If you have a child suffering from an eating disorder, you are naturally fearful for the health of their mind and body. Patients diagnosed with an eating disorder like anorexia often experience a common complication called cerebral atrophy, or shrinkage of the brain. This occurs when the brain is denied nutrients because a person has experienced severe weight loss and low body fat during anorexia. Brain atrophy can affect both sides of the brain or happen in small areas inside the brain.
Symptoms of Cerebral Atrophy
Other than appearing underweight, your child will not have any physically visible signs of cerebral atrophy. However, there are other symptoms and behaviors that happen as brain tissue loses neurons and neural pathways. This loss affects conscious thought and voluntary processes, resulting in:
Those who experience dementia have progressive memory loss and intellectual function, difficulty with planning, organizing and sequencing, erratic thoughts and behavior, and trouble learning new things.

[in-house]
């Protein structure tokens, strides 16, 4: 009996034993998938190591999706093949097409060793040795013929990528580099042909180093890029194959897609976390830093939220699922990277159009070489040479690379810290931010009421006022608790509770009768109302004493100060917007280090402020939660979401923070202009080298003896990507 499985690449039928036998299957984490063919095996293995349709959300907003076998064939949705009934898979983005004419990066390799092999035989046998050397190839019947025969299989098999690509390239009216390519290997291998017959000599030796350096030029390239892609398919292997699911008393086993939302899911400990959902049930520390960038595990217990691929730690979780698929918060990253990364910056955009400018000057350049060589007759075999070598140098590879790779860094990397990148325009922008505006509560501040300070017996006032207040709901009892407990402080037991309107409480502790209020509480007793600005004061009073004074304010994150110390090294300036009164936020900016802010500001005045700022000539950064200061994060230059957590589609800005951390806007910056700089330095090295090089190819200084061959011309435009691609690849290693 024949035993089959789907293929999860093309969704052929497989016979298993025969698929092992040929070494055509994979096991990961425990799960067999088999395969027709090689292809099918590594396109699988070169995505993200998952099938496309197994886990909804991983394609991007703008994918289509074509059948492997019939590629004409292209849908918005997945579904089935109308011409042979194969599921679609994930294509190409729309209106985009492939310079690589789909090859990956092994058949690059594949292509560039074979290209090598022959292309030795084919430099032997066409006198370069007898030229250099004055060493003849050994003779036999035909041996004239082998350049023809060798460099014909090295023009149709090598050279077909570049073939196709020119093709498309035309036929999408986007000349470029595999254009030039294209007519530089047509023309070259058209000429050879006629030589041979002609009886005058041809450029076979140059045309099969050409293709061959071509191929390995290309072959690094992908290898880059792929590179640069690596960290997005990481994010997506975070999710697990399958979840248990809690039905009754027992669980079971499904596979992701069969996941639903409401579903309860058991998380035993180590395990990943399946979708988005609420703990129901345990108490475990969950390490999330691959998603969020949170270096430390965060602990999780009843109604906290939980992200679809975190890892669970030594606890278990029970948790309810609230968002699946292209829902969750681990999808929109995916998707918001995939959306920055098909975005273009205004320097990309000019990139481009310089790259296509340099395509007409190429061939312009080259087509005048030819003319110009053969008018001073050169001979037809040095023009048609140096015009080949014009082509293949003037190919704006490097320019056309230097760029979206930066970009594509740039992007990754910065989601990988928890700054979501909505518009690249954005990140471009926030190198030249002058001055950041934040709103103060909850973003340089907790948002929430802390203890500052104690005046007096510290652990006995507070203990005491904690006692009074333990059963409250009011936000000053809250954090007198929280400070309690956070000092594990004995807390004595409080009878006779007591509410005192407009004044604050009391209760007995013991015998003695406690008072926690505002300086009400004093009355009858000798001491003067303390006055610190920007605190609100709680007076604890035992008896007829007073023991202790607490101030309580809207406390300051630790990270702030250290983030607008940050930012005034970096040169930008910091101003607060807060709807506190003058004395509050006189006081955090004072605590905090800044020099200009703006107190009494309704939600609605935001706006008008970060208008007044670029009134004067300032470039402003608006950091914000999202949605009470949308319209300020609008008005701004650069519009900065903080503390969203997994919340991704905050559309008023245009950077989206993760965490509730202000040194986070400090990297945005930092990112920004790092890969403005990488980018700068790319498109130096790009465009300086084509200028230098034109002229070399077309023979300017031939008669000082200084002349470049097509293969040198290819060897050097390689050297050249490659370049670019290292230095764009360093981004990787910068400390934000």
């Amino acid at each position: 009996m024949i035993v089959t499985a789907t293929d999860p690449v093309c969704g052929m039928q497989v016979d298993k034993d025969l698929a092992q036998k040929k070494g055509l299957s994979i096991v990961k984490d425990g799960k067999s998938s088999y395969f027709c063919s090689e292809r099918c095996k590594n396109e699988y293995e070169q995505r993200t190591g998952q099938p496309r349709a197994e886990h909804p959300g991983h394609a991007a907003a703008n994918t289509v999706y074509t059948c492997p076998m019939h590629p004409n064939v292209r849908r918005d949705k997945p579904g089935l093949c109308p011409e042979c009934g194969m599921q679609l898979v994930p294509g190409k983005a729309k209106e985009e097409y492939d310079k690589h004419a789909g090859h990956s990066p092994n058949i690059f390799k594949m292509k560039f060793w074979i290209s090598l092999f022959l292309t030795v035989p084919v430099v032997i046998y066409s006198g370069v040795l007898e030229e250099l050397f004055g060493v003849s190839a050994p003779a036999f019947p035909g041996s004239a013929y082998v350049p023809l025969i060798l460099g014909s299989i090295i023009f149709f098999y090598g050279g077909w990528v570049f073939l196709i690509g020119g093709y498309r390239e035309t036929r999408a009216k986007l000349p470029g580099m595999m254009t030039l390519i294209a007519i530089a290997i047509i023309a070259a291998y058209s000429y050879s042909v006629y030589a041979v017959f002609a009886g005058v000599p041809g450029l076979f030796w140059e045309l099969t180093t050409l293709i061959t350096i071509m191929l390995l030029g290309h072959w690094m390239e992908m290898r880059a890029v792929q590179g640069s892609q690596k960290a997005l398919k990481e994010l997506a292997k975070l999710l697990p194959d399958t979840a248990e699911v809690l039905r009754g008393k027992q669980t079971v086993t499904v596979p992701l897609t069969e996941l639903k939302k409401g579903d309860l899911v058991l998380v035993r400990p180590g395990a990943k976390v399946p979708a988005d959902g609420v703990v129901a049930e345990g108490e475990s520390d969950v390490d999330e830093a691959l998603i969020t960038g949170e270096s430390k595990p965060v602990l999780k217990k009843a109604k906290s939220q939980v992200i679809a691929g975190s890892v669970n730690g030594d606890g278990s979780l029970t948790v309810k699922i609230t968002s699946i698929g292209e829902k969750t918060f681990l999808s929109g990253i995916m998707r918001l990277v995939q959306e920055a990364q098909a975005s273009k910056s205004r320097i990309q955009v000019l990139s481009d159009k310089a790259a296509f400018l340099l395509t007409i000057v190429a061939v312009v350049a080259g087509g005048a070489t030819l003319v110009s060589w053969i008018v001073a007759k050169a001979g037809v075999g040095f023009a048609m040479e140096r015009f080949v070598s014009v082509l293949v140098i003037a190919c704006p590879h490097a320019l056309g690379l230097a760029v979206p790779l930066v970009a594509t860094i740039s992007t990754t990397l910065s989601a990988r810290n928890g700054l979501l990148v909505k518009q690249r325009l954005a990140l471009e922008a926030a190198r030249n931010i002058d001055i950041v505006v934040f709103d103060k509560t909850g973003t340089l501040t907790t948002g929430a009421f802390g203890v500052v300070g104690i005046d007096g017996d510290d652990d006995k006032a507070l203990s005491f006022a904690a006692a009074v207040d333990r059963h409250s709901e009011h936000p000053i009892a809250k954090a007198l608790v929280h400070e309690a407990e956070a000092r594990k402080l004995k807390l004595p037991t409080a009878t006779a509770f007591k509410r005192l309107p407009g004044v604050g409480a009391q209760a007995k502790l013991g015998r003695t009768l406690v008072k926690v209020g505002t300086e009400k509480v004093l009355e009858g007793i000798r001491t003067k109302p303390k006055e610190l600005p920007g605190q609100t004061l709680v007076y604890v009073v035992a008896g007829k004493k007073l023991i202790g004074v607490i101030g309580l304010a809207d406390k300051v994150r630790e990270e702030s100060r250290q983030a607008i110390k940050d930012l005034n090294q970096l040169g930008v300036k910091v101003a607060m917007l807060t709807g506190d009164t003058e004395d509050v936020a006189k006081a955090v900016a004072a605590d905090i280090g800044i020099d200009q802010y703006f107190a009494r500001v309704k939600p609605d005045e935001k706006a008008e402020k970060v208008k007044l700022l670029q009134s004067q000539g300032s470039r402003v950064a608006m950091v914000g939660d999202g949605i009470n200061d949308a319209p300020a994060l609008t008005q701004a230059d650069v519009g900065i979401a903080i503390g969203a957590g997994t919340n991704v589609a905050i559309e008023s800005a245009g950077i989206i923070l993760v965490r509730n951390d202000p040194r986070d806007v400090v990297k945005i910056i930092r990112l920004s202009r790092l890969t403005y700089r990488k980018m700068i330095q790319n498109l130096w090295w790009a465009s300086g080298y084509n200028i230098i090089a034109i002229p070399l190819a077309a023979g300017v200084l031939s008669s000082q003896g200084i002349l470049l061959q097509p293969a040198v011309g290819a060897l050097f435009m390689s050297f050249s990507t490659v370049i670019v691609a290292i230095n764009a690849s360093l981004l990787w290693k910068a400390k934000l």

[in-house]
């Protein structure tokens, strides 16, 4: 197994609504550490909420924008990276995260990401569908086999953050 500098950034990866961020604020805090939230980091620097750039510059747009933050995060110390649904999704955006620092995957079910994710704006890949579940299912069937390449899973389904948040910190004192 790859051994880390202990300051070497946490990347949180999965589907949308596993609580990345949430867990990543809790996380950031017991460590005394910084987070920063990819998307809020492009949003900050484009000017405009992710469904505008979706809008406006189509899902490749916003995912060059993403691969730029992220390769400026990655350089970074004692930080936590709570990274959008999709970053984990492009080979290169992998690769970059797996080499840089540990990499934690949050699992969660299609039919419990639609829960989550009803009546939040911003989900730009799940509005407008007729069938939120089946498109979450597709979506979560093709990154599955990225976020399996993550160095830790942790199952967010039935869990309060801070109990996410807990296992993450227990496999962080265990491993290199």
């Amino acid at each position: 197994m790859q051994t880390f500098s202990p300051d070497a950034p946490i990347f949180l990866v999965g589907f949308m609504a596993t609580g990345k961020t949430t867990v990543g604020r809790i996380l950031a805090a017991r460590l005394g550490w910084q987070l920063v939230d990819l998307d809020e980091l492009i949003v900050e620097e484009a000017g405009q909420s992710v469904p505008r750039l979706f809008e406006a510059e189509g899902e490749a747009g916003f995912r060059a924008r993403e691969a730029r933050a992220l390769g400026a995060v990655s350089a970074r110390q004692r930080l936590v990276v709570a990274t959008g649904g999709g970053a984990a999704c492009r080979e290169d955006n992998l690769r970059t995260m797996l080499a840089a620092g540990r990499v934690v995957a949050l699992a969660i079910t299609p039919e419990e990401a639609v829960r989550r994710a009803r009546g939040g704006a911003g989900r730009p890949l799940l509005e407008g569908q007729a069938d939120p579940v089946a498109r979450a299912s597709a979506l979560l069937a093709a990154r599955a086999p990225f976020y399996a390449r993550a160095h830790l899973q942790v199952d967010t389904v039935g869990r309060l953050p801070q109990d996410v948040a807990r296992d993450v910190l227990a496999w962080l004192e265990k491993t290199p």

Someone with aphasia has a hard time speaking and understanding language. They might struggle to speak, read, and comprehend. Often, aphasia causes someone to utter incomplete sentences, partial phrases, or choose odd or wrong words.
Seizures stemming from cerebral atrophy can make someone simply appear disoriented or have repetitive movements. Worse seizures cause convulsions and loss of consciousness.
Is There A Cure?
Of course, immediately stopping anorexic behaviors will halt the shrinkage rate of the brain. Sadly, there is no pill or injection to magically grow the brain back to a normal size and erase the effects of cerebral atrophy. Fortunately, recent studies show that the damage may be reversible, depending on how long the eating disorder lasted and how severe the malnutrition was. A patient who has anorexia for many years will experience more damage than someone who found treatment and began recovery much sooner.
So far, studies have shown that although some patients do not immediately recover 100% of the brain's gray matter, over time brain size continued to grow slowly, as long as patients continued to maintain weight gain.
There's Definitely Hope
If you are able to detect an eating disorder in your child sooner rather than later, early intervention means a better chance for the brain to return to normal without permanent damage. Treatment for eating disorders may be somewhat more complex because of physiological and metabolic changes in the brain. Also, EEGs can help determine the impact—if any—to the brain.
Go to websites for eating disorder programs for more information.